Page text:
If you had asked me at the start of this semester why I was an English Major, I would have said I wasn’t sure. Just a semester ago, I thought I wanted to be an English teacher. My English teachers had helped me discover and love literature, and I wanted to do the same for the next generation. But I learned from my first stent in assistant teaching that teachers have a special kind of bravery that I don’t possess. Dazed, confused, and uncertain, I was fortunately picked up by Dr. Hunter to be Social Media Coordinator for the English Department—something that initially felt foreign to what being an English major meant to me.
I felt something click into place was when I found out I would be doing a story about Dr. Sean Latham, preeminent scholar of James Joyce. Dr. Latham would be coming to UTC to deliver a lecture on his latest research, and I was supposed to do a blog post to drum up attention. I have always loved Joyce, so I was excited. I was, however, much more nervous. Dr. Hunter told me my interview would be emailed to each and every Mocs email account, students, staff, and faculty. Thousands of people would be offered my story to read, unsolicited, on a Monday morning, drinking coffee, straight into their inbox. The power of going public with my writing was intoxicating, as well as utterly terrifying. Shyly, I chose the least intrusive format for a story I could, a direct-to-text interview. I decided to write questions I thought would make Joyce sound interesting, and hope against hope Dr. Latham would spare some time to respond.
If he would let me, I could have just kissed Dr. Latham for what he sent back. Reading his responses was like unwrapping present you know is good the second you get a peek through the wrapper. He had sent me back, in long and lucid sentences, some 1200 passionate, evocative, words, arranged just for me. I was amazed that such talented and intelligent writing had been sent straight to my inbox. Furthermore, I was wild with excitement at the thought of other people reading it.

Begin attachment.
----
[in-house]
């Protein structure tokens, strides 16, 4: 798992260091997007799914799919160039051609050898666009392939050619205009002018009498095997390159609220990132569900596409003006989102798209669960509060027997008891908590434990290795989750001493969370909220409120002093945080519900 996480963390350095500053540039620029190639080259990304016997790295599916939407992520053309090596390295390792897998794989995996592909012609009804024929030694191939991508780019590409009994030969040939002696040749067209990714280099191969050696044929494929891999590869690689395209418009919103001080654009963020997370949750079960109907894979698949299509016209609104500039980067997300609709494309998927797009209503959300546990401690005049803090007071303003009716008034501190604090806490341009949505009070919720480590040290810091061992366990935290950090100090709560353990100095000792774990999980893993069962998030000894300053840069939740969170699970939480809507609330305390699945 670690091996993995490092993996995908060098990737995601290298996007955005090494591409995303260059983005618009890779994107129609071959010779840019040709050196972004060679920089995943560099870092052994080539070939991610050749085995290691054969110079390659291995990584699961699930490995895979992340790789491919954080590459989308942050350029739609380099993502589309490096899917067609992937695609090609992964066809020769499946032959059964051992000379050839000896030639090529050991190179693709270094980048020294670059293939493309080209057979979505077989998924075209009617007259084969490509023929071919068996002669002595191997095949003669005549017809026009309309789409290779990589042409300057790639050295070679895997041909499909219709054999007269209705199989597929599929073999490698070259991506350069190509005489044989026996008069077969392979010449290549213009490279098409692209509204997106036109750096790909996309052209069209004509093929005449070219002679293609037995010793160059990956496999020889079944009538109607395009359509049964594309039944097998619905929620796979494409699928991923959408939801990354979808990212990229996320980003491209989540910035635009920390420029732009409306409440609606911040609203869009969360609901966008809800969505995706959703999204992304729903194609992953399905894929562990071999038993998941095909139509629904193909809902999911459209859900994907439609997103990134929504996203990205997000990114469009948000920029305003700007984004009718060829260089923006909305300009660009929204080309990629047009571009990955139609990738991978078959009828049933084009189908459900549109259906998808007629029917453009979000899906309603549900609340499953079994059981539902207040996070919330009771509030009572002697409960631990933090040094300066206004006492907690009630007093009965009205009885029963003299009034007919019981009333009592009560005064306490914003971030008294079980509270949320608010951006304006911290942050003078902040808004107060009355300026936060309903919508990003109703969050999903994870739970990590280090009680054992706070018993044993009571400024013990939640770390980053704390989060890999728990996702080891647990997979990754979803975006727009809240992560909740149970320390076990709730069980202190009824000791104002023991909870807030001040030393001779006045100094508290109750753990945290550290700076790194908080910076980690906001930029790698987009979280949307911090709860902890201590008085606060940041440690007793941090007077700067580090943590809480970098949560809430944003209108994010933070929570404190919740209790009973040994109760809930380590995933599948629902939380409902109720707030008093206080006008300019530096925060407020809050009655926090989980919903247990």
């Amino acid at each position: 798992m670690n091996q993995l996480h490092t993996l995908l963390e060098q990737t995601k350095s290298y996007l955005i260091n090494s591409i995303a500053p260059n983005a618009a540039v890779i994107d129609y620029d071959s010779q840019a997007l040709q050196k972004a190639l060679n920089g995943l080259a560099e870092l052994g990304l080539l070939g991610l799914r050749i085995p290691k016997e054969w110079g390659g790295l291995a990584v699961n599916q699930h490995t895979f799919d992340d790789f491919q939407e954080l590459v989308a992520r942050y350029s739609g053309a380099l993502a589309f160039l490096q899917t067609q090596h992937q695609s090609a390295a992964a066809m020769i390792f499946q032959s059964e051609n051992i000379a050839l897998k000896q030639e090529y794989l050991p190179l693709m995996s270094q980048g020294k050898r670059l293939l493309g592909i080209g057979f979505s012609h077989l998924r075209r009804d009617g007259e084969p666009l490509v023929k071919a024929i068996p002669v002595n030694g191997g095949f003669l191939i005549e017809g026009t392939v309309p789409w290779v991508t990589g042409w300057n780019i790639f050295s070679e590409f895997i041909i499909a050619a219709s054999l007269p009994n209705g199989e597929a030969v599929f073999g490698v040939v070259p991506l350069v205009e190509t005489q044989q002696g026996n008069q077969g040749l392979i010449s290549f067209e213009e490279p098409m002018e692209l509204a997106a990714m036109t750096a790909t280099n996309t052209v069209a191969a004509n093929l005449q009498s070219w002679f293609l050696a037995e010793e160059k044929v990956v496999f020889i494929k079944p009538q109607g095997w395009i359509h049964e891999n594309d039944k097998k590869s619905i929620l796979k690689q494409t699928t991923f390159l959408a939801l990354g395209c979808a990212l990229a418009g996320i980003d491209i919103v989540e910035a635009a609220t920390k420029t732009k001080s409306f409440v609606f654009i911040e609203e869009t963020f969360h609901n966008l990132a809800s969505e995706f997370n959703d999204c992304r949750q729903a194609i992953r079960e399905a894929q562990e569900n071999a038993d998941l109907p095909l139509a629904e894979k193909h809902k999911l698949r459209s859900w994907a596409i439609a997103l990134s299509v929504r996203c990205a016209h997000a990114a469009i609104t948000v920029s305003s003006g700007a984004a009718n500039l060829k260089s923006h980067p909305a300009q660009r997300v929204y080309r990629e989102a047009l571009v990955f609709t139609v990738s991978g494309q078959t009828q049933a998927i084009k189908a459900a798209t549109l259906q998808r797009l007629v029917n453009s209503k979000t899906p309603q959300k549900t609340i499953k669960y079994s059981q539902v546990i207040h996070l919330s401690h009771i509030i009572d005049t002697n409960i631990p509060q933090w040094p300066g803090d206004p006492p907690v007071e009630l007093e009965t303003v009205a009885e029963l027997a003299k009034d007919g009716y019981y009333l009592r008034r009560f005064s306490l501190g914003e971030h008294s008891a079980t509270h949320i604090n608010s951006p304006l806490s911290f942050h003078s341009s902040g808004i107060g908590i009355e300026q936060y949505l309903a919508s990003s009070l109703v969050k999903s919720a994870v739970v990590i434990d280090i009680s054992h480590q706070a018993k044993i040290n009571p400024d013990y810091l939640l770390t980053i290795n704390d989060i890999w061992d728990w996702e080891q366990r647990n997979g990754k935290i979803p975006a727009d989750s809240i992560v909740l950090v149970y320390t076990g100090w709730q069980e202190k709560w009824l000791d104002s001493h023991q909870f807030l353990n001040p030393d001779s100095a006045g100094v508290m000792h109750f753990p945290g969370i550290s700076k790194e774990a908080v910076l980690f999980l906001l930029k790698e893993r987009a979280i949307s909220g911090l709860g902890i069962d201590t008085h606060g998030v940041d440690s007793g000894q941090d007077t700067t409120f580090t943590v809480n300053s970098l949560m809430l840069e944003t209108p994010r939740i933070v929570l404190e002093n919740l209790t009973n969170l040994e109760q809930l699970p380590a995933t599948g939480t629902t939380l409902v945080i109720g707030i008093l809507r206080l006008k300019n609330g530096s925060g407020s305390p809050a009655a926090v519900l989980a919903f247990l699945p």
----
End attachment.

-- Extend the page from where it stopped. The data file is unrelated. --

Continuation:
I describe this experience because I started out this semester not sure if I would actually be happy with a career in social media. I used social media in my daily life, but distantly, somewhat removed from the culture, believing social media to be run by a swamp monster that would suck me into an ooze of narcissism if I got too close. Given our political climate in the year 2018, we all know how real the swamp monster is. However, I learned this semester that there is also a considerable plot in cyberspace populated with authors, librarians, teachers, and other passionate people dedicated to offering an alternative to that swamp monster.
With my internship I felt like I was doing my part to carve out a chunk of cyberspace that was safe, and good. I hoped that what I wrote would bring people to new and greater understanding. I felt like I was fighting off swamp monsters, abreast and in league with other brilliant people.
Now, I feel ready to graduate. I have written some seven blog posts, posted about a hundred times to social media, conducted a half dozen interviews, learned a little about Photoshop and blogs. I learned about marketing, social media, and analytics. I even got a paying job out of it! I’m now the “Student Media Specialist” for the College of Arts and Sciences—a job with an emerging and evolving definition. Basically, I get to help make the websites of the College a little better.
Social media isn’t all a swamp. Perhaps I’m on the dry land, keeping the swamp monster at bay, buttressing the shoreline. If anyone is reading this, especially freshmen and sophomores, and you are considering majoring in English or any of the humanities, I implore you to do so. With my internship I found a way to connect my academic interests in English and the skills I’ve developed as an English major with possible future jobs. In my case, I see how I can get a good job doing something that improves the intellectual ecology of the planet. This is an exciting time to be alive and literate!